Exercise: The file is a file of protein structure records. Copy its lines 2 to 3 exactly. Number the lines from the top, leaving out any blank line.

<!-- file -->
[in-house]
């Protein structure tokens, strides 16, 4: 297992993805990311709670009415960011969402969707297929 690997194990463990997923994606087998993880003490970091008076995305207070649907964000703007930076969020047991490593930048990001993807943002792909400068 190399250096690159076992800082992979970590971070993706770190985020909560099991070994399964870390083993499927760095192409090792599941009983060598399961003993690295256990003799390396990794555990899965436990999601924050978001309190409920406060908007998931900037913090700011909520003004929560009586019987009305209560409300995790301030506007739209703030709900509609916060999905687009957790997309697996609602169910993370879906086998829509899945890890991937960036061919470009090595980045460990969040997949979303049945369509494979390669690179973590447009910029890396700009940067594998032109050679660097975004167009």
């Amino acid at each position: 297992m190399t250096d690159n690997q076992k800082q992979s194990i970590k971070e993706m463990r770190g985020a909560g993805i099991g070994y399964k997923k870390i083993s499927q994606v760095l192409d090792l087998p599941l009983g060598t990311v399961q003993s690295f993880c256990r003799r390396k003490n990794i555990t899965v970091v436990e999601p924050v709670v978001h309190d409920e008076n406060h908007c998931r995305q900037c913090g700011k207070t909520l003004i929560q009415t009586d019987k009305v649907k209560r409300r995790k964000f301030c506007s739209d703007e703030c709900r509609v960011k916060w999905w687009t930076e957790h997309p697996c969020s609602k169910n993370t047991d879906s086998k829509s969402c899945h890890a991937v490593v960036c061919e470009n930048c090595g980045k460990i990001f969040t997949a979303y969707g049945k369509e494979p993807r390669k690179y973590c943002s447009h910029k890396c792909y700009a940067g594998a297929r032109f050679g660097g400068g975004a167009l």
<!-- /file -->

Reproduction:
């Protein structure tokens, strides 16, 4: 297992993805990311709670009415960011969402969707297929 690997194990463990997923994606087998993880003490970091008076995305207070649907964000703007930076969020047991490593930048990001993807943002792909400068 190399250096690159076992800082992979970590971070993706770190985020909560099991070994399964870390083993499927760095192409090792599941009983060598399961003993690295256990003799390396990794555990899965436990999601924050978001309190409920406060908007998931900037913090700011909520003004929560009586019987009305209560409300995790301030506007739209703030709900509609916060999905687009957790997309697996609602169910993370879906086998829509899945890890991937960036061919470009090595980045460990969040997949979303049945369509494979390669690179973590447009910029890396700009940067594998032109050679660097975004167009």
């Amino acid at each position: 297992m190399t250096d690159n690997q076992k800082q992979s194990i970590k971070e993706m463990r770190g985020a909560g993805i099991g070994y399964k997923k870390i083993s499927q994606v760095l192409d090792l087998p599941l009983g060598t990311v399961q003993s690295f993880c256990r003799r390396k003490n990794i555990t899965v970091v436990e999601p924050v709670v978001h309190d409920e008076n406060h908007c998931r995305q900037c913090g700011k207070t909520l003004i929560q009415t009586d019987k009305v649907k209560r409300r995790k964000f301030c506007s739209d703007e703030c709900r509609v960011k916060w999905w687009t930076e957790h997309p697996c969020s609602k169910n993370t047991d879906s086998k829509s969402c899945h890890a991937v490593v960036c061919e470009n930048c090595g980045k460990i990001f969040t997949a979303y969707g049945k369509e494979p993807r390669k690179y973590c943002s447009h910029k890396c792909y700009a940067g594998a297929r032109f050679g660097g400068g975004a167009l």